The app, which is optimised for iPhone and is built using HTML5 technology rather than as a native app, will offer readers the chance to buy individual articles and will give freelance journalists the opportunity to receive 80 per cent of the payment.
One of the aims of the app is to offer long-form, premium content in digital form.
Within a beta version of the app seen by Journalism.co.uk, it promises that Knitd "will help journalists – and other professional content creators – to self-syndicate their work".
"And it will allow consumers freedom and choice to build their own stream of premium content."
It adds that it "could revolutionise the way freelance journalists and independent publishers both operate and monetise their works".
The private beta version of the app is currently populated with example stories while those behind the app invite journalists to sign up as "content creators".
Content creators sign up for a Twitter-like handle, which starts with a tilde (~SarahMarshall, for example).
"We think this creates a unique identifier that could be put on emails, business cards and websites," James York, the publisher behind the new app, said.
"Our role is one of ecosystem manager and gatekeeper," he added.
Writers retain the copyright while "we create the free functionality for their simple interaction with consumers".
Writers, whether journalists, academics or other "content creators", set the price of each article, with Knitd taking 20 per cent commission.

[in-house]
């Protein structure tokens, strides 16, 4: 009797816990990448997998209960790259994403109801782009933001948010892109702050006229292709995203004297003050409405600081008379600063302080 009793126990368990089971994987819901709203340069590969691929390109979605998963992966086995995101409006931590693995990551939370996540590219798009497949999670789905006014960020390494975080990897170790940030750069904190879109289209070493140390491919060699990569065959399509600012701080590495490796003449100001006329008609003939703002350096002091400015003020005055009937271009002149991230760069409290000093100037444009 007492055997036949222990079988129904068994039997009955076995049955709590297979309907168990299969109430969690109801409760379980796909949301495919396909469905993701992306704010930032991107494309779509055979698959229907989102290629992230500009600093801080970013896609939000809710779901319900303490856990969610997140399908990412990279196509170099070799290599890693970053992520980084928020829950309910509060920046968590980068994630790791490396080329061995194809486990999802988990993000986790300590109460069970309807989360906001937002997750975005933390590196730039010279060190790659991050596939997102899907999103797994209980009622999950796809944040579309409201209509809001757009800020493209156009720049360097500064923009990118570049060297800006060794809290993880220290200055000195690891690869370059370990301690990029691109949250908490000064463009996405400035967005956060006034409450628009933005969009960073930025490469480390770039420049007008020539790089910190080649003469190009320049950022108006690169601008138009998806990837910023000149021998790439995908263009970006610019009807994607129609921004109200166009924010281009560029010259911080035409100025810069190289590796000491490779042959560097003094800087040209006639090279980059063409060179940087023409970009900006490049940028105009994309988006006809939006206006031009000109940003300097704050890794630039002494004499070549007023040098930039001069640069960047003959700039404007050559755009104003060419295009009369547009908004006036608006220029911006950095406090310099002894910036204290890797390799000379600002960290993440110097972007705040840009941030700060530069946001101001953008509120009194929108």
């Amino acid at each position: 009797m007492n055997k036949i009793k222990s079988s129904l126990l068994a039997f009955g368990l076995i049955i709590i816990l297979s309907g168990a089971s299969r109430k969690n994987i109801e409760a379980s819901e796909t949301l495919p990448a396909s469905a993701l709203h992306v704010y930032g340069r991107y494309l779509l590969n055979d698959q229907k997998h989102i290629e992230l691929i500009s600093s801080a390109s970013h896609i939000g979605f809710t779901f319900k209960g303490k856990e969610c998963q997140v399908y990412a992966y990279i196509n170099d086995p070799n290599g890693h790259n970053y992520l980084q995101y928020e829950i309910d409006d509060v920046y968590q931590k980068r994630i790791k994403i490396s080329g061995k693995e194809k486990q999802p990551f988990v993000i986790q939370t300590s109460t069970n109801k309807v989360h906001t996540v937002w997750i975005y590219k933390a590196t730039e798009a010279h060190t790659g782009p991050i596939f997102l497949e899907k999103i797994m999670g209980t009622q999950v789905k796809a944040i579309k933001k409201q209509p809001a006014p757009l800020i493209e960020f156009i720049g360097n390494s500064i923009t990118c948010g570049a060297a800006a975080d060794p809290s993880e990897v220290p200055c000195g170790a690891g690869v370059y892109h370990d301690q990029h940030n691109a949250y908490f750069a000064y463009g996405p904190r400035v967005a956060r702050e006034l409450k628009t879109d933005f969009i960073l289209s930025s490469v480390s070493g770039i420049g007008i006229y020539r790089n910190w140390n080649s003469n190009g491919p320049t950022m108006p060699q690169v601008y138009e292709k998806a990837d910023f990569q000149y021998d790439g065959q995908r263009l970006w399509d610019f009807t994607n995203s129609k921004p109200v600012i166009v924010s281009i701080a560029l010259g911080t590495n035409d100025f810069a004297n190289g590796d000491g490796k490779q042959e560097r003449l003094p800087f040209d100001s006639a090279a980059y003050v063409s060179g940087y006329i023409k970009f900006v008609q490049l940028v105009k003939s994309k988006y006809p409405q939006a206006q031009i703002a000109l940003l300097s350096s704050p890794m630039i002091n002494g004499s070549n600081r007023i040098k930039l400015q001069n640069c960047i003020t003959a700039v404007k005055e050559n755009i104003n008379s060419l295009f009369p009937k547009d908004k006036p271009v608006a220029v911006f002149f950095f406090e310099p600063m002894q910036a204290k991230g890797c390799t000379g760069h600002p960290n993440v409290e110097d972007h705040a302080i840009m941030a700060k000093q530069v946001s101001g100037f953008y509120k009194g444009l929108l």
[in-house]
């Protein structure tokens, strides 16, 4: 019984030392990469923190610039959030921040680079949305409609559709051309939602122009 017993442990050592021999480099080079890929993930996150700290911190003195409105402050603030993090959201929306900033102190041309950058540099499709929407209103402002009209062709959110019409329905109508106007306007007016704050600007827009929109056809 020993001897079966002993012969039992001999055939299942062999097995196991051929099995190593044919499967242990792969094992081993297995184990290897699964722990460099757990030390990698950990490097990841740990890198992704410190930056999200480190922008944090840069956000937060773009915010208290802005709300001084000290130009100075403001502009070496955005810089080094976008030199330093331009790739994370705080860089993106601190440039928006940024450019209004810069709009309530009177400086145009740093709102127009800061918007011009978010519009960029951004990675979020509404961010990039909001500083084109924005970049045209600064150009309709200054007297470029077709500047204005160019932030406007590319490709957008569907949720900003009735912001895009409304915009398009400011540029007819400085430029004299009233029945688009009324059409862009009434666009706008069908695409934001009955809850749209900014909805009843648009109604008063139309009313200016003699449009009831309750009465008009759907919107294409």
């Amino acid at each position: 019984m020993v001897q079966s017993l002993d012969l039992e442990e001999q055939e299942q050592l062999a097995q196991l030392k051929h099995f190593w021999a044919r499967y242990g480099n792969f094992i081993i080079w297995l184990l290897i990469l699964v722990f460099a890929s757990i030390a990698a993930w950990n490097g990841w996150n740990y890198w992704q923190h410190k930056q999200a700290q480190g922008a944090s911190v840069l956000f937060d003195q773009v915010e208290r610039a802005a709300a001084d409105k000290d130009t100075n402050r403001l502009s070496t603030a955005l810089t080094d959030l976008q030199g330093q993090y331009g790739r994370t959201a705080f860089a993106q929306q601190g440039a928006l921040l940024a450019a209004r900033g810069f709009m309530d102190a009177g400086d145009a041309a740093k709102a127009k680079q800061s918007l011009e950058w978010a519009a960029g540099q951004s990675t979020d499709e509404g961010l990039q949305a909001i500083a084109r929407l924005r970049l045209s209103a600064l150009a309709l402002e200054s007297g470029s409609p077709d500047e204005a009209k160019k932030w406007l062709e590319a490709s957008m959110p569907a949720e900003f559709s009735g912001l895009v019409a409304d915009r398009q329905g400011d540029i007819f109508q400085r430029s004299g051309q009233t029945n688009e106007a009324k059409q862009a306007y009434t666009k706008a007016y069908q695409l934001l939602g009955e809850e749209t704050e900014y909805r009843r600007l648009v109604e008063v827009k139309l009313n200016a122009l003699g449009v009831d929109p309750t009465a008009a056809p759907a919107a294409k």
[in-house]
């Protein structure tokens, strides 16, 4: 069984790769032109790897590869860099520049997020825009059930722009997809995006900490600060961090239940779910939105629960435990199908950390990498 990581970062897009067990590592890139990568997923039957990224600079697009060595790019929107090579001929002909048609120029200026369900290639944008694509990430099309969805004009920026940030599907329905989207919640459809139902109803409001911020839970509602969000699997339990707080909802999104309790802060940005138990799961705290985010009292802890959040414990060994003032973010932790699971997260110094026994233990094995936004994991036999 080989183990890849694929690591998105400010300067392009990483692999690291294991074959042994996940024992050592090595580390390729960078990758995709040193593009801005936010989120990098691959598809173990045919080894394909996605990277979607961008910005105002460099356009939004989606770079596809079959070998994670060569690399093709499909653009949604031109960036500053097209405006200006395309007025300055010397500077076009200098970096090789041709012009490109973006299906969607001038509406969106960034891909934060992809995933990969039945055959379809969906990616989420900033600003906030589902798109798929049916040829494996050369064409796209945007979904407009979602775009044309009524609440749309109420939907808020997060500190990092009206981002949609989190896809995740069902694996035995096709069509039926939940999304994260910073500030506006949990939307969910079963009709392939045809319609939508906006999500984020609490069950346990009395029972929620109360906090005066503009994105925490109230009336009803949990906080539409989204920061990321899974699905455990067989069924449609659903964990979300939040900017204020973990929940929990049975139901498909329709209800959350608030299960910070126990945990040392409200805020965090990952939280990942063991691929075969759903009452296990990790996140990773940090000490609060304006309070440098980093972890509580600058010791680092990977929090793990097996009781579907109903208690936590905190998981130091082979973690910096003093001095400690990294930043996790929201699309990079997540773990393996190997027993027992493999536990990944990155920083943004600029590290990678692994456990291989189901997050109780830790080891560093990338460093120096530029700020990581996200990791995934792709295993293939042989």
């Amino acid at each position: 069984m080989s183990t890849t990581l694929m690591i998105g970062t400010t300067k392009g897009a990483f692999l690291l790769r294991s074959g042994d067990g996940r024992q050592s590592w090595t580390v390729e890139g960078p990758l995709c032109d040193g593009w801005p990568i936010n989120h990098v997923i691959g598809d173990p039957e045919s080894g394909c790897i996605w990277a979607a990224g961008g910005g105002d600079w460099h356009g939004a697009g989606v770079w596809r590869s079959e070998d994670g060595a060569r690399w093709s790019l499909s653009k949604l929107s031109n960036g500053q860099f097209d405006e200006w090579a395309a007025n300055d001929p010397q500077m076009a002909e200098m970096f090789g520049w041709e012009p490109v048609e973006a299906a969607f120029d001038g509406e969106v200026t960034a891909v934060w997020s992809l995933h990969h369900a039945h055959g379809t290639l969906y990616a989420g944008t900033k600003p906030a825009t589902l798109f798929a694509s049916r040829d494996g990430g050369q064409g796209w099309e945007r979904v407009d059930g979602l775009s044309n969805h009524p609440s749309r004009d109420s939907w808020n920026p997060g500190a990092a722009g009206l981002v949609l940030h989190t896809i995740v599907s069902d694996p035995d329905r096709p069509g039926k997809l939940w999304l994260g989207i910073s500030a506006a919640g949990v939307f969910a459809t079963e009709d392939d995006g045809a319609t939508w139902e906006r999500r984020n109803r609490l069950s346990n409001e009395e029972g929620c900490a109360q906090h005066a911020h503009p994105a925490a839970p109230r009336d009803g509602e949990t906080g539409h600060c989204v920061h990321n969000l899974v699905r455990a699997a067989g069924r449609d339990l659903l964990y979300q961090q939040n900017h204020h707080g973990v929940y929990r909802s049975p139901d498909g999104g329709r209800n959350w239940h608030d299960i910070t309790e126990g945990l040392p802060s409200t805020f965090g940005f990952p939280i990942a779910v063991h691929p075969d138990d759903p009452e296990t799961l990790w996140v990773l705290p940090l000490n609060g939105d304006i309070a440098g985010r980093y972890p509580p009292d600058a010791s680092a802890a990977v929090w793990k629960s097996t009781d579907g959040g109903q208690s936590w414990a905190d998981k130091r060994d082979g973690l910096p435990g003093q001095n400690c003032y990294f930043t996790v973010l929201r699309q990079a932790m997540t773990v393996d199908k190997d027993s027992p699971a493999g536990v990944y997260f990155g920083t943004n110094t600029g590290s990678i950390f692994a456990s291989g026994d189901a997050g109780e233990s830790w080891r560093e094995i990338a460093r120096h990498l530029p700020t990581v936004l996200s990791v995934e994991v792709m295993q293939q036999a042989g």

The sample articles currently available are offered for various prices, with the two we tested in the private beta version of the app priced at £0.12 and £1.50.
Some articles are free and readers have the option of leaving a "tip" of up to £1 for the author.
The micropayment system uses PayPal, with readers using their account to buy articles.
Journalists are being invited to sign up and will be vetted before they are permitted to join. They will then receive a publisher login and will be able to post their own content.
Individual articles will not be selected or rejected by an editor, instead the journalist posts directly using his or her publisher login.
York, who is chief executive and is setting up Knitd with co-founder Richard Sams, hopes the app will go live with content in January 2013.
To sign up as a contributor go to the Knitd website. The Twitter handle is @knitd_official.
Last week Matter, a publication which offers long-form, investigative journalism launched, with individual articles sold for $0.99.
BBC technology reporter Dave Lee's article headlined Micropayments: Would you pay 20p to read an article?
Free daily newsletter
- App for journalists: FilmoraGo, for editing videos on your smartphone
- Tip: Try these 5 apps to help you work smarter in 2018
- App for journalists: Enlight Videoleap, for editing video packages on your smartphone
- How to record and publish podcasts using Anchor
- App for journalists: VeeR Editor, for editing 360-degree video on your smartphone